Years ago, at a music event, my friend Amit Ahuja told me that as an artist, one must respect other artists and the sanctity of the space/forum/platform that allows artists to create. Jai Ranjit is a painter who also supports music, dance and writing and I’ve only ever heard good things from him about other creators. So much of my love for Manisha Lakhe and Suniti Joshi comes from the fact that they were respectful and supportive of what I created even though when we met, I was a newbie writer and they were veterans.
 
My avoidance of hiphop comes from an obvious source who believed in putting down every other artist and art form around. I now know that such behaviour stems from extreme insecurity and what kind of artistic reflection can one hope for from such an incomplete person? Hiphop, like every other form of art is independent of its practitioners flaws.
 
And in more recent times, there are poets and performers who show up at events only to perform and leave immediately. Thankfully, the spaces I frequent discourage this behaviour and extend their welcome to all manner of artists. Alphabet Sambar has very strict rules about listening and supporting other writers, in addition to taking one’s own work forward.
 
I hope more creators will stop chasing a glamorous (unhealthy) ideal and focus on their art/craft instead. And please, if you are a reader, listener, connoisseur of any kind of art form, stop enabling this negative behaviour and help us make better art instead.

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If you liked this post, you’ll want to follow the Facebook Page and the Youtube channel. I’m Ramya Pandyan (a.k.a. Ideasmith) and I’m on Twitter and Instagram.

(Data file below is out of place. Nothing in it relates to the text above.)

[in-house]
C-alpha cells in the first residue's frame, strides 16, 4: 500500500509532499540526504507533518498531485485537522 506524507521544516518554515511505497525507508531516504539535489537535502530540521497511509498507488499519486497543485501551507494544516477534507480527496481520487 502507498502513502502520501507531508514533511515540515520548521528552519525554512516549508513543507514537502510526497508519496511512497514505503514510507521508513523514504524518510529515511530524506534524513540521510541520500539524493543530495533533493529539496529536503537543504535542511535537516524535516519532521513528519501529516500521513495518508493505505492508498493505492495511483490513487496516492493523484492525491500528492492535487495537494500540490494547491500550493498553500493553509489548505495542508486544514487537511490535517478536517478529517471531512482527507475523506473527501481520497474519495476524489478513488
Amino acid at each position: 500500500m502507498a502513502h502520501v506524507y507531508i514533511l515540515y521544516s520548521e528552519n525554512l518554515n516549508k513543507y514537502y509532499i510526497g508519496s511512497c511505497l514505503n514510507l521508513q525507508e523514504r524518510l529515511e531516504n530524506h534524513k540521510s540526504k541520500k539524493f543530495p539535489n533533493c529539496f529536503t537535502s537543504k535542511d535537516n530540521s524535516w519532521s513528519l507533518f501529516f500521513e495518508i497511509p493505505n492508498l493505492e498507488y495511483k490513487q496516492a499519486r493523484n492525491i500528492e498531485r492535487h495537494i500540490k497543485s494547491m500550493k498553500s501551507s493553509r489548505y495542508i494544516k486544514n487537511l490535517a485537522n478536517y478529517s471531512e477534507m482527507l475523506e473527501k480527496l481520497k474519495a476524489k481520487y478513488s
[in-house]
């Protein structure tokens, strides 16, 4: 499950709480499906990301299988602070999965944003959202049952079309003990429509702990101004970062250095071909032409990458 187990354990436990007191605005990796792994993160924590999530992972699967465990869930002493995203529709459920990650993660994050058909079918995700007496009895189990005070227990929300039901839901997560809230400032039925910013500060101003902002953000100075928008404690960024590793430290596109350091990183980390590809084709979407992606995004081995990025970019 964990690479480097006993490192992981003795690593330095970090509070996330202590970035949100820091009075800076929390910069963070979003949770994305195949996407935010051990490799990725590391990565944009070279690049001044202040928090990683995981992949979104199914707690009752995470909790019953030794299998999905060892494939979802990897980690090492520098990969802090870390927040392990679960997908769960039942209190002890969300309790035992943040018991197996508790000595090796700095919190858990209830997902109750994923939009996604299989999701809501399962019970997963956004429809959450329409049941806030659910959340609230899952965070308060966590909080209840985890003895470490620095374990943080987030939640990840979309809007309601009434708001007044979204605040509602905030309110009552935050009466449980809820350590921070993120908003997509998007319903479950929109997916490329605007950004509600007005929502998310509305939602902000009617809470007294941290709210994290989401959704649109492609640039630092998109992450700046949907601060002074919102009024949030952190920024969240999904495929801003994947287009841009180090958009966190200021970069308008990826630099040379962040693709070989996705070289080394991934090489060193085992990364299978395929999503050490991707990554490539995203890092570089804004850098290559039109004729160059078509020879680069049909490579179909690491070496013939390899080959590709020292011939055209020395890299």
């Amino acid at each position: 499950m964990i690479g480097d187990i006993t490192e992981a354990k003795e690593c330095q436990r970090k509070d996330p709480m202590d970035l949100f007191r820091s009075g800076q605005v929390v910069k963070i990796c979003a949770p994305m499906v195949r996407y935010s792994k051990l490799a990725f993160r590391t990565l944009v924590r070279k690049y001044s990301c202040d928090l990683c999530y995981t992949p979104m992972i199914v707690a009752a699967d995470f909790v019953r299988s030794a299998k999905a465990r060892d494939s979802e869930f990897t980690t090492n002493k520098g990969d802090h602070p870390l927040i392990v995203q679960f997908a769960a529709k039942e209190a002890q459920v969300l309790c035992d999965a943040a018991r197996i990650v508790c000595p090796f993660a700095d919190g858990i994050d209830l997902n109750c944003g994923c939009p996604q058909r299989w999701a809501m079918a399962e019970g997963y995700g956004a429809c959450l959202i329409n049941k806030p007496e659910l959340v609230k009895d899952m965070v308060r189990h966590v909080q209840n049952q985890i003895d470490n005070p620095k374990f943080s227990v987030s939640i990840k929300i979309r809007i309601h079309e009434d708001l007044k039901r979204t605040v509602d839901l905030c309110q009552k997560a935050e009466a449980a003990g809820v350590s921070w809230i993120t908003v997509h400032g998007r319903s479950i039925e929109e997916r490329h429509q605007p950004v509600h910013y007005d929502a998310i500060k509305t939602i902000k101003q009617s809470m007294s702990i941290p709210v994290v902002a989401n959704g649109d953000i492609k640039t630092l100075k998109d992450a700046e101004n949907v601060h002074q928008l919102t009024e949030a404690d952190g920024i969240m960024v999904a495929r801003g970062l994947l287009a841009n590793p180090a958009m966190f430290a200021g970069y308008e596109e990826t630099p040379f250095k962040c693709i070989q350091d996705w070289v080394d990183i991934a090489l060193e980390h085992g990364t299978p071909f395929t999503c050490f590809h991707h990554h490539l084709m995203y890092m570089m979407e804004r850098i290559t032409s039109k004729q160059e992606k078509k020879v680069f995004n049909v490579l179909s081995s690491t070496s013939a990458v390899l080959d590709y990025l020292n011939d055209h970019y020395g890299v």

A Retro Generation

Burnt Out Firecrackers & Faded Flowers

I was watching The Wonder Years. In 1968, a generation battled the one before it for identity, for a different set of values and for a new future. Just like every other generation before and after it. They walked protest marches, slipped flowers into their hair and into guns, wrote about love, peace, sex and freedom. They raged against a system and predicted doom. They opposed war with music, authority with searing stories. They challenged authority for lives other than their own.

I had a conversation with dad last month. We were on our way to watch a play and we had to park a few streets away. As we crossed the road, he brushed my shoulder and he winced. The metal studs on my faux leather vest had scraped his arm.

“What is this nonsense you’re wearing?”

“Don’t blame me. Your generation is the one that brought metal rivets, leather jackets and angry music into vogue. I’m just doing retro.”

He grinned and then, on a note of whimsy, he said,

“It was protest against things that were wrong. Against war, genocide, dirty politics.”

“It was rebellion. Just like every other generation.”

Then Prithvi loomed into sight and the conversation changed. But I’m not sure I believe my own words. What does my generation protest against? Theirs got it right, didn’t they? Yes, it’s true they succumbed. But they were young. What did mine do other than assert its differentness by parodying the same thing?

I think our differences hit home with the conversation we had over dinner after the play too. The play was Chinese Coffee (two actors only, both friends of mine – Danish Husain, Vrajesh Hirjee).

Quick to put a label on things the minute we walked out, I said,

“Well, that was a bit heavy. It’s the writerly angst thing, how we let ourselves get eaten by paranoia, how we feed off each other, how we cannot let it go and be normal human beings, how we must relish the drama of torment and be parasites on each other.”